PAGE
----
A season ago, we were presented with what might have been one of the strongest couture season in recent memory. Houses proposed what the future of couture might look like, with standouts like Maison Margiela’s reflective techno-fabrics, Schiaparelli’s modern surrealism and Clare Waight Keller’s couture debut at Givenchy. A few weeks later across the Atlantic, Marc Jacobs picked up right where the French left off.

From the get-go, the mise-en-scene sent a clear message of fantasy dressing - ominous blue overlight and the looping violin-driven soundtrack suggested a kind of Phantom of The Opera playing out in Gotham City; an alternate dimension perhaps. The garments spoke in the same vein, taking clear 80s signatures like sharp shoulders, oversized pants and bows belts to another proportion. Heavy, upsized overcoats that nearly swept the floor were paired with supple leather pants in complementary colours, cinched at the waist or not. The Stephen Jones hats were sent down in varying brim lengths, some rendering its wearer’s faces completely obscured. It didn’t matter who was wearing it: you’d look fucking amazing anyway.


Jacob’s classic couture references felt more like an homage to a lost era rather than a derivative spin on the 80s trend – in a time where haute couture’s relevance is constantly questioned and heritage houses are sending printed t-shirts down the runway, God knows we needed this. But it also cast real aspersions to what the Marc Jacobs brand stands for today. Once, the designer had the linchpin of Louis Vuitton to underscore his importance – today, the man has to defend his own name in a market vastly different from the 90s when he started and even more different still to the decade he referenced in this collection.

Yves Saint Laurent Rive Gauche photographed in Harper's Bazaar. Jacobs drew from and amplified 80s' power shoulders, jewel tones, and dramatic silhouettes for his Fall/Winter 2018/19 collection.

Creatively, you got a real sense of how much Marc Jacobs is, essentially, a massive fashion fan boy. His throwbacks to the greats of 80s couture were lovingly blown up and dramatized beyond conventional attractiveness or sexiness – moves not unlike Martin Margiela or Rei Kawakubo’s. In fact, take a quick read at some of the Instagram captions Jacobs wrote when he visited the Martin Margiela exhibition at the Palais Galliera, proof in the pudding of the man’s respect and love for the designers around him. (Let’s not even get started on his adoration of Miuccia Prada.) There's also quote by Jacobs that is often used when writing about Margiela: "Anybody who's aware of what life is in a contemporary world is influenced by Margiela", a zinger said to Women's Wear Daily. Which is to say that Jacobs is evidently not an embittered designer clinging onto old notions of fashion. His homage to 80s glamour is more celebration than pastiche, more revelry than reverence in spirit.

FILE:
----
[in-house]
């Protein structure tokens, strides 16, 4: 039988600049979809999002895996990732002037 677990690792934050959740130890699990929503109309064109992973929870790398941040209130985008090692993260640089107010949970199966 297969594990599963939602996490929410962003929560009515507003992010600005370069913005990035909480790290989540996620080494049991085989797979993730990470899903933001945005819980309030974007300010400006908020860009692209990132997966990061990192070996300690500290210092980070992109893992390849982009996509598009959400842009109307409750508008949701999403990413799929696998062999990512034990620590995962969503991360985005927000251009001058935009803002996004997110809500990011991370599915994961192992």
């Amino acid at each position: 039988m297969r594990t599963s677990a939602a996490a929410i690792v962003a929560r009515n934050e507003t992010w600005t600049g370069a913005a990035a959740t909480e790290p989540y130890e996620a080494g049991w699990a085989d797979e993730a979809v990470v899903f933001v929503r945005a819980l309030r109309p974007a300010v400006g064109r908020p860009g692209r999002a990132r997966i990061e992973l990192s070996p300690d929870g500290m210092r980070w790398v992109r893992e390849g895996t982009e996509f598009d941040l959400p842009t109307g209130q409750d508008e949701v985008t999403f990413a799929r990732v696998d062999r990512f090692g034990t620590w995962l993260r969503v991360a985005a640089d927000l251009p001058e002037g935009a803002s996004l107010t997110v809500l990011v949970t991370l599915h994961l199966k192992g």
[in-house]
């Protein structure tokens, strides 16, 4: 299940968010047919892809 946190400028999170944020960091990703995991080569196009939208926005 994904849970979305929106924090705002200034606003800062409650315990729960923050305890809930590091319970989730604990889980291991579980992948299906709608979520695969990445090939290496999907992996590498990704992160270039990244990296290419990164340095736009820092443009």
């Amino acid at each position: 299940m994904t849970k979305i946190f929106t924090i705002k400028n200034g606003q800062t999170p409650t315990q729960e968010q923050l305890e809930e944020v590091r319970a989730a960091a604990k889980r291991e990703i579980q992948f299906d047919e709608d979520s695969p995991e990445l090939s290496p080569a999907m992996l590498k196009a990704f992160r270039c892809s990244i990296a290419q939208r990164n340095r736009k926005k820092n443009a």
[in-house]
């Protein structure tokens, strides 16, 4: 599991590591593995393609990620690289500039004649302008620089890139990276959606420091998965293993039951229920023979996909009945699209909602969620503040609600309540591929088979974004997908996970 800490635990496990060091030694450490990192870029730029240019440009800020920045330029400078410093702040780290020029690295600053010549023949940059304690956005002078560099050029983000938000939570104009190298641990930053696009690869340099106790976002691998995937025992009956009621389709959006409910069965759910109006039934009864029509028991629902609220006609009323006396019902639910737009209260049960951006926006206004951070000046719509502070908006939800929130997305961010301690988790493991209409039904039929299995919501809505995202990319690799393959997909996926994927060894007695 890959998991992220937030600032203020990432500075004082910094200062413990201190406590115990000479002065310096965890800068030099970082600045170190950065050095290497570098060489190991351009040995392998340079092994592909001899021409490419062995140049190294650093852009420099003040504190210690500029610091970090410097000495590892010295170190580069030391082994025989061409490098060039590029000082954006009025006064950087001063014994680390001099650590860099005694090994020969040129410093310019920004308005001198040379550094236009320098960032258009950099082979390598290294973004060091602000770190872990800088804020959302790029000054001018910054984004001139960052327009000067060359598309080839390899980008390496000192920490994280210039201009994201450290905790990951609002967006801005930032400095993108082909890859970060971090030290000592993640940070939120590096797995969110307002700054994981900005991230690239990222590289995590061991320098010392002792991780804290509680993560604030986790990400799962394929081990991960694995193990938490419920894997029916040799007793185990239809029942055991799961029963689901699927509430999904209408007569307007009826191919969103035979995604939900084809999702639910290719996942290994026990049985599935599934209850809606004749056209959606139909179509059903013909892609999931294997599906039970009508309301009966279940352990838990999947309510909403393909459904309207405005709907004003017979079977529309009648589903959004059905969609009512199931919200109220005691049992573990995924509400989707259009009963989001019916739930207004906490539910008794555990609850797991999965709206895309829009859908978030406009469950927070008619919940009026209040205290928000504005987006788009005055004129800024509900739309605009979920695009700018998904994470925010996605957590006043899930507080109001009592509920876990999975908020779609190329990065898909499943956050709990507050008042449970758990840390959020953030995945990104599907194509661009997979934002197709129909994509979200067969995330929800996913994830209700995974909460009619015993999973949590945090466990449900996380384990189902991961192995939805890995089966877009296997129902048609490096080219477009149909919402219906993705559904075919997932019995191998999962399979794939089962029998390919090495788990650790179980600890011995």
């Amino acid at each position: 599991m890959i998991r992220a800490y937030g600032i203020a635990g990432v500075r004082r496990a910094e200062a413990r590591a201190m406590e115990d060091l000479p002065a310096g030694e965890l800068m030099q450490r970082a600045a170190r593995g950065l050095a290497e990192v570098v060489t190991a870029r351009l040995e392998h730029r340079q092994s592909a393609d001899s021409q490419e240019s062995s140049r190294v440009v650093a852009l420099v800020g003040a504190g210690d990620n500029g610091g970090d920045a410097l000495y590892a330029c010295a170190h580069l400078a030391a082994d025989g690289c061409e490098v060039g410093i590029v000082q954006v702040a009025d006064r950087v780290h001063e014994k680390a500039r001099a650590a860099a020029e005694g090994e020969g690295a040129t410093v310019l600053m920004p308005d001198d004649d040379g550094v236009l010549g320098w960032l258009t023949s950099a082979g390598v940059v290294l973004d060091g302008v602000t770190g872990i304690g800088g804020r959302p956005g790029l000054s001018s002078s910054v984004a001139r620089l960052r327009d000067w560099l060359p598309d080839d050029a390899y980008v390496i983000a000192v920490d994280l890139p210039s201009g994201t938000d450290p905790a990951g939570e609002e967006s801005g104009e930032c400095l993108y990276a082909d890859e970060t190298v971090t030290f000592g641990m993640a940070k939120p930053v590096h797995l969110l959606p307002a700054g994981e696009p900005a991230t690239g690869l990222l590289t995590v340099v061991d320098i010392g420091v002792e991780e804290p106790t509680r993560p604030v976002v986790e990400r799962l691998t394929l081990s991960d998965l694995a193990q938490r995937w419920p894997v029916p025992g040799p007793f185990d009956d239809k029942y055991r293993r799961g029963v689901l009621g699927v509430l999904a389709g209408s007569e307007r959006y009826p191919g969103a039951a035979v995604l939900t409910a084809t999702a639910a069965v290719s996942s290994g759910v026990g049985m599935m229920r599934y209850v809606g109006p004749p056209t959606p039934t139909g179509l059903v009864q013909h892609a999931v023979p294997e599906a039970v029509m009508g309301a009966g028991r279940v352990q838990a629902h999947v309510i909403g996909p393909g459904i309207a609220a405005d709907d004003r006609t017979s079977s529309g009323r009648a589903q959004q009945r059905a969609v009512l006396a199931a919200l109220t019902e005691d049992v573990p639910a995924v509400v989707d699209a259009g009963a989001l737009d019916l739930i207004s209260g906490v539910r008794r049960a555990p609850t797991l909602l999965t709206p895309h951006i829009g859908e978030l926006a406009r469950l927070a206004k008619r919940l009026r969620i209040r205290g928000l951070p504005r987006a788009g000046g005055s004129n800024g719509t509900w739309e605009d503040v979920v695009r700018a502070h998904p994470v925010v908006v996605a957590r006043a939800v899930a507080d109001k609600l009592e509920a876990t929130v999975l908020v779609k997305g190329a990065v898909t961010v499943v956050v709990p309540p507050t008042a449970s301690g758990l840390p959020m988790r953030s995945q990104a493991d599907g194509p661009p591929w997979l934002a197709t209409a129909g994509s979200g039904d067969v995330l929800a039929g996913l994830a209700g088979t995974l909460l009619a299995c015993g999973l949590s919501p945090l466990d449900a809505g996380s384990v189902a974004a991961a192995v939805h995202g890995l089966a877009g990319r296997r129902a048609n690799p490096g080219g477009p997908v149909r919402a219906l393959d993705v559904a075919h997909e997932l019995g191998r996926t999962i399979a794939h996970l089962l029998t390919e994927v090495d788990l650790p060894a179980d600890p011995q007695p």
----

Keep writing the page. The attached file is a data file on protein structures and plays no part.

But the biggest question to be raised here is how it contributes to and builds on the Marc Jacobs brand, especially in the precarious financial position it’s in right now. The truth is its sales have been flagging, and the product offering is confusing since the diffusion Marc by Marc Jacobs line was folded into the mainline, and there hasn’t been a hit bag or sell-out item in seasons.

Which makes Jacobs’ commitment to great fashion truly respectable. In exaggerating and camping up the greats of the 80s, he puts himself at risk by presenting and offering truly challenging silhouettes and a complete look that belongs more in stylized imagination than real life streets. As many problems as there are, he seems to be having the time of his life referencing Mugler and Montana – and it’s infectious. It’s a brilliant way of tapping into the venal strain of 80s fever and upping it, showing us all that he is by now a veteran with the knowledge and skill to cut garments more challenging than a generously padded shoulder – which are dime a dozen now.

So, unlike other calls to greatness in our time and age, will we rise to Jacobs’ ode to couture?

Lead illustration by Olga Koma.